Background: Heart failure (HF) is associated with an incremental risk of stroke, but limited real-world data exist in patients with HF without atrial fibrillation (AF). Objectives: To quantify the incremental risk of ischemic stroke among newly diagnosed patients with HF and without AF. Methods: Adults with HF and ≥18 months of enrollment before their index HF (ie, baseline period) were identified in Truven Health Analytics MarketScan Databases (January 2010–April 2015). Patients without AF during baseline and without an ischemic stroke within 14 days of the index date were propensity score matched 1:1 to individuals with neither HF nor AF and observed for ischemic stroke. A similar analysis was performed for the overall HF population. Incidence rates were compared using incidence rate ratios between HF and non-HF cohorts; Kaplan-Meier analyses with log-rank tests were used to compare incidence rates over time. Results: A total of 66,414 patients with HF were identified, of which 52,005 did not have AF. Patients with HF without AF had significantly higher rates of ischemic stroke than patients without HF without AF during follow-up (incidence rate ratio 1.91 [95% confidence interval 1.75–2.09], P < .001). Ischemic stroke rates remained significantly higher for patients with HF over time among individuals without AF (P < .001 for log-rank test at 12, 24, and 36 months). Similar results were found for the overall HF population. Conclusions: Even in the absence of AF, patients with HF are at heightened risk of ischemic stroke compared with patients without HF.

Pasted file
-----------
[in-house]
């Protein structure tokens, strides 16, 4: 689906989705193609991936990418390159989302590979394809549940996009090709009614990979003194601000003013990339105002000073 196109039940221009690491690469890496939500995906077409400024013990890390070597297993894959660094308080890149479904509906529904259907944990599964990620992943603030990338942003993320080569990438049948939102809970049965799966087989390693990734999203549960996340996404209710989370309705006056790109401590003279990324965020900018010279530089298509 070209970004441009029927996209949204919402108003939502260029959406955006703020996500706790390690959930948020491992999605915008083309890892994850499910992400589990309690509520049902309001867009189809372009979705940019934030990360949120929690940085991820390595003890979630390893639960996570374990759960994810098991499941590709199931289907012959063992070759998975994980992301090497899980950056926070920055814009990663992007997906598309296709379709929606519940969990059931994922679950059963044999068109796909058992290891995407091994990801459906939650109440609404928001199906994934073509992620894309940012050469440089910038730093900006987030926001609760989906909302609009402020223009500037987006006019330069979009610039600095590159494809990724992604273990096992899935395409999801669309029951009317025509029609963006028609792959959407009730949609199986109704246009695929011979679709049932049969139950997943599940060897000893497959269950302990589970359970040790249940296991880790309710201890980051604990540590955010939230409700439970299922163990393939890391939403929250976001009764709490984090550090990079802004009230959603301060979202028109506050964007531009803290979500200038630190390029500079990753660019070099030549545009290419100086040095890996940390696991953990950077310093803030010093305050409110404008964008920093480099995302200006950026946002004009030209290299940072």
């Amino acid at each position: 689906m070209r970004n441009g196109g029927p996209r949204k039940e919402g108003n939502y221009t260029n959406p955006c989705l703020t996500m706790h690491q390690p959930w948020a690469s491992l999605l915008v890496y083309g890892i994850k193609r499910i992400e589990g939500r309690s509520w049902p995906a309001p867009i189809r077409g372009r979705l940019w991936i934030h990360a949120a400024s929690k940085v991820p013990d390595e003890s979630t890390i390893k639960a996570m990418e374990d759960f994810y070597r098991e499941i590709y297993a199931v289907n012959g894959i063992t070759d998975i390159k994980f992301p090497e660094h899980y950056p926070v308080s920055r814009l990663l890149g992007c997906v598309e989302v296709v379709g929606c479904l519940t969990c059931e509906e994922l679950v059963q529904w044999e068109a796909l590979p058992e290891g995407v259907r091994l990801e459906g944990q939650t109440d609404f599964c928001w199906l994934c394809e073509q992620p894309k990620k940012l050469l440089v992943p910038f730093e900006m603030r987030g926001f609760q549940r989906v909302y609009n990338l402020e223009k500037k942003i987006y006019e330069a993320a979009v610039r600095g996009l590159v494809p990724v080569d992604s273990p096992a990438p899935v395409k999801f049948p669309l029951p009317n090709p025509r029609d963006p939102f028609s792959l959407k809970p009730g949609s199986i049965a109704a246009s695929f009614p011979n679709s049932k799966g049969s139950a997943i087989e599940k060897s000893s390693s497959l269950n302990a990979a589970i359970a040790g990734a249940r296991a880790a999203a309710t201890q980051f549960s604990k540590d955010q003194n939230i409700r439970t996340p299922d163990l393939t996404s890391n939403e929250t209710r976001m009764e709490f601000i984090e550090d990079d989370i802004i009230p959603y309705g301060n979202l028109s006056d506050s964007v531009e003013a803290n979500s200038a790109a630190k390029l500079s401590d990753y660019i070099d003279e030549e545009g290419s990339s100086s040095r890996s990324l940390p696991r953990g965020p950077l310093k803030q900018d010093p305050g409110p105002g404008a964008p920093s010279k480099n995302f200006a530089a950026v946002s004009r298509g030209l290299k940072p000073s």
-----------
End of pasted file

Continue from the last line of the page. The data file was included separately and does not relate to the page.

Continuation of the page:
- atrial fibrillation
- Heart failure
- risk of ischemic stroke
ASJC Scopus subject areas
- Cardiology and Cardiovascular Medicine